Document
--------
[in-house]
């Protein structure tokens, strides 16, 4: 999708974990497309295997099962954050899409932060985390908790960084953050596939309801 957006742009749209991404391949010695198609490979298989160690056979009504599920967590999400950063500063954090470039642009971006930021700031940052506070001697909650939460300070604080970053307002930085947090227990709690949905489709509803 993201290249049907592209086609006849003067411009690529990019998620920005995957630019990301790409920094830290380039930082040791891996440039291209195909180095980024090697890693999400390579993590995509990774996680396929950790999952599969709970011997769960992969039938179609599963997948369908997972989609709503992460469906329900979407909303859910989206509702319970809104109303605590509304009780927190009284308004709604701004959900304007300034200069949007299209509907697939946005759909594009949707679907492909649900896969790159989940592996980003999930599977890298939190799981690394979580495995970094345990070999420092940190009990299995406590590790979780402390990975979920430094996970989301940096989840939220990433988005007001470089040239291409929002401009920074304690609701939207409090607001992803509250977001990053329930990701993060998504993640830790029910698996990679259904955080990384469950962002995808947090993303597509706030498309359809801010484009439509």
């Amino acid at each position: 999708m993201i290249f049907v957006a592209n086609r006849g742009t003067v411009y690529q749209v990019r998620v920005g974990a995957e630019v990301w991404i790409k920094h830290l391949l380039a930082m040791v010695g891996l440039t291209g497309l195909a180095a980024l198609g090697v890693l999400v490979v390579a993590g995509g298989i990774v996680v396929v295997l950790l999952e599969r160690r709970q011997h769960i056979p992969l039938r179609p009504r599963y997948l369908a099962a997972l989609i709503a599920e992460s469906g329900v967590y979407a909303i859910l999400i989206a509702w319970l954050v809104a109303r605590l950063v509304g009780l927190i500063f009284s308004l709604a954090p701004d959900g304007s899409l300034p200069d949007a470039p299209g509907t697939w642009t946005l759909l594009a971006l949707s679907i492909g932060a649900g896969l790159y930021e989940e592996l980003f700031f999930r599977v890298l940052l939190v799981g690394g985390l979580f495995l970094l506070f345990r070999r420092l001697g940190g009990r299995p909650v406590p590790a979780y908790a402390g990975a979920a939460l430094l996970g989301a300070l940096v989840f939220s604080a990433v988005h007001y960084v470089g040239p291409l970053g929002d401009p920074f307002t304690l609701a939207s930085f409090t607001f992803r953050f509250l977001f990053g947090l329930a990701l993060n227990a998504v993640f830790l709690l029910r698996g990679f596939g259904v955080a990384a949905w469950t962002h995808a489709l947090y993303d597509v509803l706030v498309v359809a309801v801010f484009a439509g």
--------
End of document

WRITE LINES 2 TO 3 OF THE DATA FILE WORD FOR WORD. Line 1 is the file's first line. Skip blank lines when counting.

């Protein structure tokens, strides 16, 4: 999708974990497309295997099962954050899409932060985390908790960084953050596939309801 957006742009749209991404391949010695198609490979298989160690056979009504599920967590999400950063500063954090470039642009971006930021700031940052506070001697909650939460300070604080970053307002930085947090227990709690949905489709509803 993201290249049907592209086609006849003067411009690529990019998620920005995957630019990301790409920094830290380039930082040791891996440039291209195909180095980024090697890693999400390579993590995509990774996680396929950790999952599969709970011997769960992969039938179609599963997948369908997972989609709503992460469906329900979407909303859910989206509702319970809104109303605590509304009780927190009284308004709604701004959900304007300034200069949007299209509907697939946005759909594009949707679907492909649900896969790159989940592996980003999930599977890298939190799981690394979580495995970094345990070999420092940190009990299995406590590790979780402390990975979920430094996970989301940096989840939220990433988005007001470089040239291409929002401009920074304690609701939207409090607001992803509250977001990053329930990701993060998504993640830790029910698996990679259904955080990384469950962002995808947090993303597509706030498309359809801010484009439509």
């Amino acid at each position: 999708m993201i290249f049907v957006a592209n086609r006849g742009t003067v411009y690529q749209v990019r998620v920005g974990a995957e630019v990301w991404i790409k920094h830290l391949l380039a930082m040791v010695g891996l440039t291209g497309l195909a180095a980024l198609g090697v890693l999400v490979v390579a993590g995509g298989i990774v996680v396929v295997l950790l999952e599969r160690r709970q011997h769960i056979p992969l039938r179609p009504r599963y997948l369908a099962a997972l989609i709503a599920e992460s469906g329900v967590y979407a909303i859910l999400i989206a509702w319970l954050v809104a109303r605590l950063v509304g009780l927190i500063f009284s308004l709604a954090p701004d959900g304007s899409l300034p200069d949007a470039p299209g509907t697939w642009t946005l759909l594009a971006l949707s679907i492909g932060a649900g896969l790159y930021e989940e592996l980003f700031f999930r599977v890298l940052l939190v799981g690394g985390l979580f495995l970094l506070f345990r070999r420092l001697g940190g009990r299995p909650v406590p590790a979780y908790a402390g990975a979920a939460l430094l996970g989301a300070l940096v989840f939220s604080a990433v988005h007001y960084v470089g040239p291409l970053g929002d401009p920074f307002t304690l609701a939207s930085f409090t607001f992803r953050f509250l977001f990053g947090l329930a990701l993060n227990a998504v993640f830790l709690l029910r698996g990679f596939g259904v955080a990384a949905w469950t962002h995808a489709l947090y993303d597509v509803l706030v498309v359809a309801v801010f484009a439509g």